Phenomenon # 3: Needs Not Regularly Shared With the Supplier

Two bad practices concerning the sharing of visibility with suppliers are observed. They greatly reduce the visibility of future needs and prevent any form of proactive action on the part of anyone who, considered as a service provider, could become a partner.

  • Lack of forecast sharing – this bad practice creates a need among suppliers to secure their lead time by extending it, creating a negative effect on supply flexibility. Setting up a sharing system allows the generation of shorter lead times, up to 50%. Studies – Cachon and Fischer (2000); Lee et al. (2000); Cachon and Larivière (2001); and Zhao (2002) – show that when demand and inventory information is shared, a significant reduction in inventory and costs follows.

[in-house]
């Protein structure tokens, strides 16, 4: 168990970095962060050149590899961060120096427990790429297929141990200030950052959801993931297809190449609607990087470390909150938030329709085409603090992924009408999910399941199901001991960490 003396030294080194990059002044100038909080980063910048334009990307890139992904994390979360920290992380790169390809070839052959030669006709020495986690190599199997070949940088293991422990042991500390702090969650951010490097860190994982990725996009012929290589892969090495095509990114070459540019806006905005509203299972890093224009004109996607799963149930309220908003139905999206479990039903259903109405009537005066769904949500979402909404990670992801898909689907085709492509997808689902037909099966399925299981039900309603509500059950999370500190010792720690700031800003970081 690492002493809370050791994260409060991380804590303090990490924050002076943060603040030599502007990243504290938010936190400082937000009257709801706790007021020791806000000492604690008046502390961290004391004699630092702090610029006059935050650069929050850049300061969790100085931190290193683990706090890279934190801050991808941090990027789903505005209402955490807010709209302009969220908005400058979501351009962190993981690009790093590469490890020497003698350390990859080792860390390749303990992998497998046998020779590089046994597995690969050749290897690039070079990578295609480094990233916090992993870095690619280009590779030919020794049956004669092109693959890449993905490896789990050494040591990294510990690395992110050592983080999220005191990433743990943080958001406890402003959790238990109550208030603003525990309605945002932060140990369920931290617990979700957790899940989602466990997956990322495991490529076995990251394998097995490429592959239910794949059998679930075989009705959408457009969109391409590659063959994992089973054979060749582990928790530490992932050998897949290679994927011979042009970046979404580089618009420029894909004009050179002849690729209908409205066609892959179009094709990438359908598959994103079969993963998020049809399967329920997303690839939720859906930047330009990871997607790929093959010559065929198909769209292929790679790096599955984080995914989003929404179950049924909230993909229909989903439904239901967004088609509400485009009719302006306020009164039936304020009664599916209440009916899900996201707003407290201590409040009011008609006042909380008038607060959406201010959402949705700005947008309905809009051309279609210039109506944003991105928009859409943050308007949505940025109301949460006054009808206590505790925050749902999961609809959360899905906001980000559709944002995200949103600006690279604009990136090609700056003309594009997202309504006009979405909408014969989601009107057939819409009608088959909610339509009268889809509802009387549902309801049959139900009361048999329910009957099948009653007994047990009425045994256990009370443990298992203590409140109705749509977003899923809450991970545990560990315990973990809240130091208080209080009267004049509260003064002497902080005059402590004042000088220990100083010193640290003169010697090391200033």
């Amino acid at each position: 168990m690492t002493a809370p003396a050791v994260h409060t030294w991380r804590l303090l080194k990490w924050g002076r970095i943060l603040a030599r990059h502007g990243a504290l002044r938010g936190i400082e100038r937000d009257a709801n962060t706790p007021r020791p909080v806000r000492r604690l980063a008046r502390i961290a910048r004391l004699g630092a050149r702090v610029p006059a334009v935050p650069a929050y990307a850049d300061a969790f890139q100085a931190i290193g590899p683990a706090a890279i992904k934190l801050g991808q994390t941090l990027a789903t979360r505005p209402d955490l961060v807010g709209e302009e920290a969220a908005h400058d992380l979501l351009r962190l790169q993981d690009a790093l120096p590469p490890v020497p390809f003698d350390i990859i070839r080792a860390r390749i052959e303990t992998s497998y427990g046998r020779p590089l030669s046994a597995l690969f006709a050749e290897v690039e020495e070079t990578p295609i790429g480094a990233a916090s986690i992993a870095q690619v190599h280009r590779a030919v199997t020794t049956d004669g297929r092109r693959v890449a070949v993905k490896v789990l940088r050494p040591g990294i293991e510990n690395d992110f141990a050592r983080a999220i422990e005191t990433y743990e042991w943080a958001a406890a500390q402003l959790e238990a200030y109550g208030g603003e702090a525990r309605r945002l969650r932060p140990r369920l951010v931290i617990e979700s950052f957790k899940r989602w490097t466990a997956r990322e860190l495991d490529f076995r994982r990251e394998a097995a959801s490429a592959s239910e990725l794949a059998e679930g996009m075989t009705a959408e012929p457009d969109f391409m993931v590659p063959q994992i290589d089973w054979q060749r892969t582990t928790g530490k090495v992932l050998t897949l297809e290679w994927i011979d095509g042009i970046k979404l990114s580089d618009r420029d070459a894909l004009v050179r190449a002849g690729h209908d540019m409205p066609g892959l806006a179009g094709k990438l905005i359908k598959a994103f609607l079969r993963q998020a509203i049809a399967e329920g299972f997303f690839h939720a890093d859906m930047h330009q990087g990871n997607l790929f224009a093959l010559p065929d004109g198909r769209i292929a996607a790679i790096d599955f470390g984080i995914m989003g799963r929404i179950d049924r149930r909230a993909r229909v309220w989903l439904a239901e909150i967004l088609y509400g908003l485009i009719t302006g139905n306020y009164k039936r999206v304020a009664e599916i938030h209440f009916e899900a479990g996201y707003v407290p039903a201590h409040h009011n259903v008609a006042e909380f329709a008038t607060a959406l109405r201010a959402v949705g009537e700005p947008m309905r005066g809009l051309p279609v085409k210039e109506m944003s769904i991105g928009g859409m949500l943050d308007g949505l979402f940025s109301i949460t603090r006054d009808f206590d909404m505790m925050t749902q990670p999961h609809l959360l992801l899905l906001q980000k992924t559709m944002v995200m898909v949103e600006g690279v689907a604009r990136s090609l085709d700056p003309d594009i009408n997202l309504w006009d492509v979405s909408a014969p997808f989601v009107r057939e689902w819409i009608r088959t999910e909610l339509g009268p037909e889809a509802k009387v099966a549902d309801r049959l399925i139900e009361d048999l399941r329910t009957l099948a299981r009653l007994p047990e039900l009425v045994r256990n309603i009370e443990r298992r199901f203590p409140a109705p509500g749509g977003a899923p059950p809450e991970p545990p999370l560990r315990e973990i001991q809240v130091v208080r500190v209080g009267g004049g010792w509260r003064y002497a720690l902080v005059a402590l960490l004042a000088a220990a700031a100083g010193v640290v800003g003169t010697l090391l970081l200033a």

• A lack of regular synthetic sharing of firm supplier orders: like the previous point, the implementation of such communication reassures the supplier about the level of his production and supply plan.

Flow Management

Phenomenon # 1: An Absence of a Review of the Distribution Strategy That Takes Into Account the Logistical and Commercial Constraints of the Stores

Reducing inventory levels is one of the major challenges of a robust Supply Chain provided that the reduction is done under rules that take into account the logistical and commercial constraints of the company, its customers and the market. The absence of such a review causes a blind flow of warehouse stocks. An inventory reduction optimization approach increases disposal rates.

Phenomenon # 2: Non-Optimal Storage Choices